Has the French government declared war on religion?

A lot of folks are upset about a proposed new law in France:


And it isn’t just religious folks who are alarmed about this bill. A number of human rights organizations and some foreign governments (including the U.S.) have expressed concern over the proposed new law.

So: Is this a case of humanists over-reacting? If so, what measures (if any) should be taken to protect people from abuses by religious groups?

So…your cite is “The Foundation for Religious Freedom”, which won’t even give me a link to read the bill itself, so that I can make up my own opinion.


Also, if–as claimed in forf.org–the bill has already been signed into law, then it isn’t “a proposed law” anymore. So which is it?

Is the BBC good enough for you, asshole?


Decaf, my man, decaf.

See, nice, simple cite to a news source. Whee.
Still wondering if you have actual text of the law; I like to read things for myself (though I suppose it’s in french, and my french is more that a bit rusty).

A Google search for “About-Picard Bill” brings up “Bill Picard, Motivational Speaker” and “Big Bill’s
Star Trek Stuff”.

Add “France” to the search string. Ah.

There is one “Letter to the Editor” from February 2001 protesting it, but it refers to it as “proposed”.

This website says it was passed in June 2000, on the 22nd, to be specific.


So does this one.

So does this one.

This one’s different.

So, is it law, or not? I have no clue how the French legislative branch works. So, what? They pass the bill, then they discuss it? :confused: After it’s “passed”, it has to go back and forth some more before it’s really passed?
Anyway, the bill itself is probably on the Web somewhere, but I don’t feel like rummaging through all the Google hits to find it.

Manners, my man, manners. I wouldn’t have flamed if you hadn’t been rude to me in the first place. Asshole.

While I’m an avowed atheist who would love to see an end to religion in our lives, I do think this (proposed? passed?) bill is wishy-washy. Why limit the ban to “cults,” given that IMO all religions are cults?

(Religion is just what a cult wants to be when it grows up. :slight_smile: )

Either have the balls to ban religion outright, or don’t bother.

Either way, you aren’t allowed to call someone an asshole in Great Debates. You’ve been around long enough that you should have figured that out by now.

Lonesome Polecat:

[Moderator Hat ON]

No matter how rude you think someone might be, you are not allowed to call anyone an asshole in Great Debates. Particuarly not twice. Don’t go for three.

[Moderator Hat OFF]

Some more links for you just in case you still aren’t happy:





Sigh, it seems that the Catholic Church can’t win debates against Jehovah’s Witnesses and the like, so they work with the socialists to have this repressive law passed.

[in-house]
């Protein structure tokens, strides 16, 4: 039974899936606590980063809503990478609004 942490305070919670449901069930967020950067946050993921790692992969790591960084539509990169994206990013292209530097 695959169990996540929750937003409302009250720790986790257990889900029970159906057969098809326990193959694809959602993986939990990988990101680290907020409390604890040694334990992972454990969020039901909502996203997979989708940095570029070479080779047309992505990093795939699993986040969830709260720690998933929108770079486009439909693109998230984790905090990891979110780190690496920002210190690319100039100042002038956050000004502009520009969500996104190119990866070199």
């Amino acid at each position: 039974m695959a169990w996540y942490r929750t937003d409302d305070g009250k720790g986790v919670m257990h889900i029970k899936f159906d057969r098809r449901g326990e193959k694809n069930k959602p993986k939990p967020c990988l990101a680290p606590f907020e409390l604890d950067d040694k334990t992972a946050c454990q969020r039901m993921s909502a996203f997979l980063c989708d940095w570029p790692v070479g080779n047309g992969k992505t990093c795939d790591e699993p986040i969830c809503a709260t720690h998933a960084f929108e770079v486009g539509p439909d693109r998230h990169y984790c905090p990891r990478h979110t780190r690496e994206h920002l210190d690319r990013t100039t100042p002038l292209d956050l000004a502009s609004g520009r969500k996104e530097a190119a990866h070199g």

‘Mental manipulation’, that is what we do here all the time. Will the French go after us now?

You know, this is a tough one. Oppose the bill, piss off the French. Support the bill, piss of the Scientologists. I really can’t decide which is more appealing.

Decisions, decisions, decisions… Couldn’t agree more with that sentiment though.

Though I was born in France, I left there when I was seven, so I’m not sure how there parliament works. It may be similar to the Australian model, where a law has to be approved in the lower house and the senate before it is officially law. Often, a proposed law is passed in the lower house, is discussed by the Senate, but is rejected and returned to the lower house with suggested modifications. This continues till the proposed law is passed, dropped or a double dissolution is requested (new election for both houses).

If anyone is particularly interested in the details of this law, or what needs to happen before it officially becomes law, I can email people for an answer/details. I guess I can always pull up the French site for the Ministry of Justice and try and translate, but that thought sends shudders down my spine!

Actually, I have some comments and observations to add, but I think I won’t, because LonesomePolecat is being such an a-…uh, is being so rude. I don’t think Myrr21’s first comment was rude to LP at all, and only very gently critical of the forf.org site. And Myrr21 exhibited still more good manners by not returning the rudeness.

I’m going to play somewhere else.

I think it is a great law. It doesn’t give the government the power to just banish religion, but rather to get rid of corrupt religious leaders. With this law, you can get rid of the cults that everyone hates, and do it in a legal fashion. And you can get rid of people who brainwash other people.